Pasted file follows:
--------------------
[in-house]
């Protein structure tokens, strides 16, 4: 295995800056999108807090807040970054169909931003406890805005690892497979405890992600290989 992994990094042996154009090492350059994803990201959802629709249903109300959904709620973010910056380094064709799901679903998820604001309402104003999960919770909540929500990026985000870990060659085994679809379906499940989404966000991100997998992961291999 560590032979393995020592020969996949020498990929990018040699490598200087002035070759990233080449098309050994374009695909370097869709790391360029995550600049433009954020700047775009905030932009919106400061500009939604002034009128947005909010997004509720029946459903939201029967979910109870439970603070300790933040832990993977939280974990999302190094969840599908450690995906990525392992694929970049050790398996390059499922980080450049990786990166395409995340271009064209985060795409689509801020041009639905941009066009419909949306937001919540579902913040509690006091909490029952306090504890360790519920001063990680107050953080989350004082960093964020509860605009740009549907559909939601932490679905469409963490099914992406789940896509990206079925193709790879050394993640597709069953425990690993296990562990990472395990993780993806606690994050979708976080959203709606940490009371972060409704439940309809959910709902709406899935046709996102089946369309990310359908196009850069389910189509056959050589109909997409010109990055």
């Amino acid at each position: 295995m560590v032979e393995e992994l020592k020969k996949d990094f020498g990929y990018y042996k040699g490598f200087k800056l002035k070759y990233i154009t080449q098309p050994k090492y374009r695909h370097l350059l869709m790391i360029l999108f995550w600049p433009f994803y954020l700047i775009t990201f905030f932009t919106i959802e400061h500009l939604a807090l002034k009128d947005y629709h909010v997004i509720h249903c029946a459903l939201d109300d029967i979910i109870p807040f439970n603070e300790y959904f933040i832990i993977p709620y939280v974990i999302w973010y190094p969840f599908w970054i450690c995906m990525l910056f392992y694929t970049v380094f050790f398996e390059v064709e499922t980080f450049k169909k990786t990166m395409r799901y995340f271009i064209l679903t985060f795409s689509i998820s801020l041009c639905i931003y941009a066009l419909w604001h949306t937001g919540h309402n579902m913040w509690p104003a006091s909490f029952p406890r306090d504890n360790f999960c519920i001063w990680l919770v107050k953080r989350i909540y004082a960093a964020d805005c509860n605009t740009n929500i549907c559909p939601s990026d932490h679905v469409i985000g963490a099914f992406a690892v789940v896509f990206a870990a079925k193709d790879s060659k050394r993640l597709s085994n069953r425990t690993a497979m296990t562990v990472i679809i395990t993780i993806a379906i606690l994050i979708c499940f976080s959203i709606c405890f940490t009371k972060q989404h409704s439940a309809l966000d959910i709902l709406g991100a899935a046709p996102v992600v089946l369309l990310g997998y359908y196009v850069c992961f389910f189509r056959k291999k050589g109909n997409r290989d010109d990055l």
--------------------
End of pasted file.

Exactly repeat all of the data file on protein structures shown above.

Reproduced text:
[in-house]
């Protein structure tokens, strides 16, 4: 295995800056999108807090807040970054169909931003406890805005690892497979405890992600290989 992994990094042996154009090492350059994803990201959802629709249903109300959904709620973010910056380094064709799901679903998820604001309402104003999960919770909540929500990026985000870990060659085994679809379906499940989404966000991100997998992961291999 560590032979393995020592020969996949020498990929990018040699490598200087002035070759990233080449098309050994374009695909370097869709790391360029995550600049433009954020700047775009905030932009919106400061500009939604002034009128947005909010997004509720029946459903939201029967979910109870439970603070300790933040832990993977939280974990999302190094969840599908450690995906990525392992694929970049050790398996390059499922980080450049990786990166395409995340271009064209985060795409689509801020041009639905941009066009419909949306937001919540579902913040509690006091909490029952306090504890360790519920001063990680107050953080989350004082960093964020509860605009740009549907559909939601932490679905469409963490099914992406789940896509990206079925193709790879050394993640597709069953425990690993296990562990990472395990993780993806606690994050979708976080959203709606940490009371972060409704439940309809959910709902709406899935046709996102089946369309990310359908196009850069389910189509056959050589109909997409010109990055």
């Amino acid at each position: 295995m560590v032979e393995e992994l020592k020969k996949d990094f020498g990929y990018y042996k040699g490598f200087k800056l002035k070759y990233i154009t080449q098309p050994k090492y374009r695909h370097l350059l869709m790391i360029l999108f995550w600049p433009f994803y954020l700047i775009t990201f905030f932009t919106i959802e400061h500009l939604a807090l002034k009128d947005y629709h909010v997004i509720h249903c029946a459903l939201d109300d029967i979910i109870p807040f439970n603070e300790y959904f933040i832990i993977p709620y939280v974990i999302w973010y190094p969840f599908w970054i450690c995906m990525l910056f392992y694929t970049v380094f050790f398996e390059v064709e499922t980080f450049k169909k990786t990166m395409r799901y995340f271009i064209l679903t985060f795409s689509i998820s801020l041009c639905i931003y941009a066009l419909w604001h949306t937001g919540h309402n579902m913040w509690p104003a006091s909490f029952p406890r306090d504890n360790f999960c519920i001063w990680l919770v107050k953080r989350i909540y004082a960093a964020d805005c509860n605009t740009n929500i549907c559909p939601s990026d932490h679905v469409i985000g963490a099914f992406a690892v789940v896509f990206a870990a079925k193709d790879s060659k050394r993640l597709s085994n069953r425990t690993a497979m296990t562990v990472i679809i395990t993780i993806a379906i606690l994050i979708c499940f976080s959203i709606c405890f940490t009371k972060q989404h409704s439940a309809l966000d959910i709902l709406g991100a899935a046709p996102v992600v089946l369309l990310g997998y359908y196009v850069c992961f389910f189509r056959k291999k050589g109909n997409r290989d010109d990055l």